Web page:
Last Friday hackers launched a massive cyberattack that targeted hundreds of thousands of users and organizations in more than 150 countries. Using a “ransomware” virus called WannaCry, the malware infected computer systems by locking users out of their files and demanding money to set them free. Regardless of whether the user paid up or not, though, the virus was easily able to spread to other computers linked within the same network. Eventually one lucky researcher discovered a “kill switch” in WannaCry’s code and slowed the progress of the attack.
But the malware still had plenty of time to wreak $8 billion worth of havoc across the globe. Only a small portion of that cost came from people who paid the ransom to unlock their files. With the ransomware often demanding as little as $300, trackers say that just over $50,000 ended up in the hackers’ digital wallets. Instead, the bulk of WannaCry’s economic impact came from computer downtime. After all, companies didn’t just pay the ransom and then return to business as usual. Many remained offline for as long as 12 hours as they upgraded security systems and put other measures in place to prevent another attack.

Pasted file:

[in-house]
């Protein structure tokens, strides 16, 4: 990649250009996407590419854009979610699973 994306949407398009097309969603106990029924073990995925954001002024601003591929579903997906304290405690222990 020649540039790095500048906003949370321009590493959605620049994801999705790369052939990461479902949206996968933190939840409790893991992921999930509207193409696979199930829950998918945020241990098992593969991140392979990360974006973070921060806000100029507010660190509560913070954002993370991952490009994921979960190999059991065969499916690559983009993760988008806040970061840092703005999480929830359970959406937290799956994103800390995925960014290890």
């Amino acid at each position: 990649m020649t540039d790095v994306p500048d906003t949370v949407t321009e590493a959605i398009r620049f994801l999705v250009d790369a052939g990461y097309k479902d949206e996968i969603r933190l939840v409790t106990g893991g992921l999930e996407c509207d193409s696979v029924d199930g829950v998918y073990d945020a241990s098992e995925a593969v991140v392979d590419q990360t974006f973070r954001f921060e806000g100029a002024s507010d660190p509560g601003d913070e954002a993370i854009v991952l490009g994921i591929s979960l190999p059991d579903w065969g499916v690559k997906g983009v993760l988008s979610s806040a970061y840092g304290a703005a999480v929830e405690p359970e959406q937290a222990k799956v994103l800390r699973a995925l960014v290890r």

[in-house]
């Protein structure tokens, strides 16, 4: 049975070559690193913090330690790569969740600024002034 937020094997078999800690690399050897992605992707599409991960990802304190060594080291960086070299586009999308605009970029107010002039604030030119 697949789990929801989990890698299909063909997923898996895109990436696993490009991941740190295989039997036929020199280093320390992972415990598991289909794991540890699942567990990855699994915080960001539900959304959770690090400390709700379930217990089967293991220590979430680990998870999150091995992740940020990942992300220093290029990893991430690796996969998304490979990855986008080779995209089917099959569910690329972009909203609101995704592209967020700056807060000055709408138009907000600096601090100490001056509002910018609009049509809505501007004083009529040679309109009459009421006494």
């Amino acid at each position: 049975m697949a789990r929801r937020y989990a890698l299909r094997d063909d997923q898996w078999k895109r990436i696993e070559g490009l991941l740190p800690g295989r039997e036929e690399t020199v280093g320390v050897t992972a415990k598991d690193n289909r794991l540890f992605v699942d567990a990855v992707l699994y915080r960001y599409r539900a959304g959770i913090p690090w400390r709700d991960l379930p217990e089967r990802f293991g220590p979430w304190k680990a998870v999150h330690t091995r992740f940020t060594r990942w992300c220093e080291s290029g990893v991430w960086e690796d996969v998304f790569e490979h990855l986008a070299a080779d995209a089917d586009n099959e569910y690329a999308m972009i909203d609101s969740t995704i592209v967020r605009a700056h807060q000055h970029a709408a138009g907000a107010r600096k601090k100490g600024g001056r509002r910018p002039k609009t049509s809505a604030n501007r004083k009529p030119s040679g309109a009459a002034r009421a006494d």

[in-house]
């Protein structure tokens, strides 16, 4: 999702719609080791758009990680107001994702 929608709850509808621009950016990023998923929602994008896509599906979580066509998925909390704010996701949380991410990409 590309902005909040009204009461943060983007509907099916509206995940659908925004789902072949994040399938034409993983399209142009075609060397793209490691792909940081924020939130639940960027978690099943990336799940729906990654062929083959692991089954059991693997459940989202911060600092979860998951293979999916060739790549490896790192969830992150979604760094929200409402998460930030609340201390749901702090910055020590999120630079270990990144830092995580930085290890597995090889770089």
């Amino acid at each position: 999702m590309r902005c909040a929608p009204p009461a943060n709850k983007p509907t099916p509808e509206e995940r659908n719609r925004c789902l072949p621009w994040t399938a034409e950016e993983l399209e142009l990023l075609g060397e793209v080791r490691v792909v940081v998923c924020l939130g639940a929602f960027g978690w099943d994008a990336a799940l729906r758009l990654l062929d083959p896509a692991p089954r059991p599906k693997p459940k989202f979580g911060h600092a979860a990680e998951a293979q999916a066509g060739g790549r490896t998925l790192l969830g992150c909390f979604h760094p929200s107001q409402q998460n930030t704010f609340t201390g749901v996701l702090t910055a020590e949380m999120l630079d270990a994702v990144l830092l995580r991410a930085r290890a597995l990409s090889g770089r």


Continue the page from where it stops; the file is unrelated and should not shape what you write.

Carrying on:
Some companies were hit so hard that they had to stop operating altogether. The French carmaker Renault, for instance, halted production at several plants over the weekend. Meanwhile, Great Britain’s National Health Service had to turn away patients as its computer systems failed. Some hospitals still weren’t ready to operate at full capacity by Monday. Given the global impact of the WannaCry attack, investigators are desperately searching for the people responsible. The software itself was allegedly developed by the National Security Agency and then stolen by hackers who posted it online. Still, authorities do not know who spread the virus last week. Along with finding the culprits, CIOs and IT departments around the world are also updating their security procedures so that they don’t face a massive breach like this again.
- How did the WannaCry ransomware virus cause $8 billion worth of damage?
- What can the WannaCry incident tell us about the importance of cyber security in today’s business world?
Source: Nick Kostov, Jeannette Neumann and Stu Woo, “Cyberattack Victims Begin to Assess Financial Damage,” The Wall Street Journal, May 15, 2017.